Background: The coronavirus disease 2019 (COVID-19) pandemic has prompted many changes. Revised cardiopulmonary resuscitation (CPR) recommendations were issued including increased requirement for personal protective equipment (PPE) during CPR and isolation rooms. We hypothesized that these changes might have affected transport times and distance. Accordingly, we investigated any differences in transport time and distance and their effect on patient neurologic outcomes at hospital discharge. Methods: This retrospective study was conducted among patients who experienced cardiopulmonary arrest and were admitted to an emergency department during specific periods — pre-COVID-19 (January 1 to December 31, 2019) and COVID-19 (March 1, 2020, to February 28, 2021). Result: The mean transport distance was 3.5 ± 2.1 km and 3.7 ± 2.3 km during the pre-COVID-19 and COVID-19 periods, respectively (p = 0.664). The mean total transport time was 30.3 ± 6.9 min and 35.6 ± 9.3 min during the pre-COVID-19 and COVID-19 periods, respectively (p < 0.001). The mean activation time was 1.5 ± 2.2 min and 2.9 ± 4.5 min during the pre-COVID-19 and COVID-19 periods, respectively (p = 0.003). The mean transport time was 9.3 ± 3.5 min and 11.5 ± 6 min during the pre-COVID-19 and COVID-19 periods, respectively (p = 0.001). Conclusion: Total transport time, including activation time for out-of-hospital cardiac arrest patients, increased owing to increased PPE requirements. However, there was no significant difference in the neurological outcome at hospital discharge.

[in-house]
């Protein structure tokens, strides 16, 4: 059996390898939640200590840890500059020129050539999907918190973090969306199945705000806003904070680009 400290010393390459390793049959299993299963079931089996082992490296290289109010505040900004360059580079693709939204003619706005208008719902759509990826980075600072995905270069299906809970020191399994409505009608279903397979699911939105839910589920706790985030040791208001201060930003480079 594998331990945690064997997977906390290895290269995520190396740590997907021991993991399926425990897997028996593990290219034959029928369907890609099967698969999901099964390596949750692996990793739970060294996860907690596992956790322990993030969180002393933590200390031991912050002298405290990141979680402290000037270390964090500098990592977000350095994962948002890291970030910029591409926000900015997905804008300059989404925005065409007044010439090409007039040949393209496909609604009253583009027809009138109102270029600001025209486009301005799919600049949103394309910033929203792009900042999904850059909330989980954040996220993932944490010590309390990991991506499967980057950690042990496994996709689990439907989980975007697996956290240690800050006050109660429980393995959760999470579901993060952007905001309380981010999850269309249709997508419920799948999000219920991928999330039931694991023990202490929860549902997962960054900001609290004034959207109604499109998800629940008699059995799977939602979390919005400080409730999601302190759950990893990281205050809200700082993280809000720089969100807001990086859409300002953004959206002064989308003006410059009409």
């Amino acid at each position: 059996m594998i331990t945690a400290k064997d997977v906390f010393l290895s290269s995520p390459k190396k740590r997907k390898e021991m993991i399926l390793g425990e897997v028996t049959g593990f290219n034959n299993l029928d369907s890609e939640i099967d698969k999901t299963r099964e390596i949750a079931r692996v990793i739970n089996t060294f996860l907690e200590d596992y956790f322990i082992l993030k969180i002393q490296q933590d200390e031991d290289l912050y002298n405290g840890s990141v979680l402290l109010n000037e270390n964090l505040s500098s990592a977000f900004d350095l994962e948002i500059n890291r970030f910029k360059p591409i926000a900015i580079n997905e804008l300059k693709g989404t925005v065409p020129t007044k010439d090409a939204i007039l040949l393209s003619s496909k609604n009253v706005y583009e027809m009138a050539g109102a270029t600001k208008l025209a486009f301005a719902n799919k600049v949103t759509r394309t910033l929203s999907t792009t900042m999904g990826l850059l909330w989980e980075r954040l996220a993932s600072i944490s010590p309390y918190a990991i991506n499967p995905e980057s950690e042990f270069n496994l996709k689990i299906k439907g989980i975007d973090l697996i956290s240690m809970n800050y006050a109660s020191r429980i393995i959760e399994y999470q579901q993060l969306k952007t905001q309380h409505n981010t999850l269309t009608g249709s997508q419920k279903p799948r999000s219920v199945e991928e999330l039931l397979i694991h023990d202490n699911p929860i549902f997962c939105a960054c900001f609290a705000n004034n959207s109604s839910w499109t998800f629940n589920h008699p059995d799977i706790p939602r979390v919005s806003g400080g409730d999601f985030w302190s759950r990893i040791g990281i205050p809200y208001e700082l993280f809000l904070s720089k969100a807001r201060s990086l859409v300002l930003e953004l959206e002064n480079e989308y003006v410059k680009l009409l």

Bibliographical noteFunding Information:
None. No funding was provided.
© 2021 College of Emergency Nursing Australasia
- Transport distance
- Transport time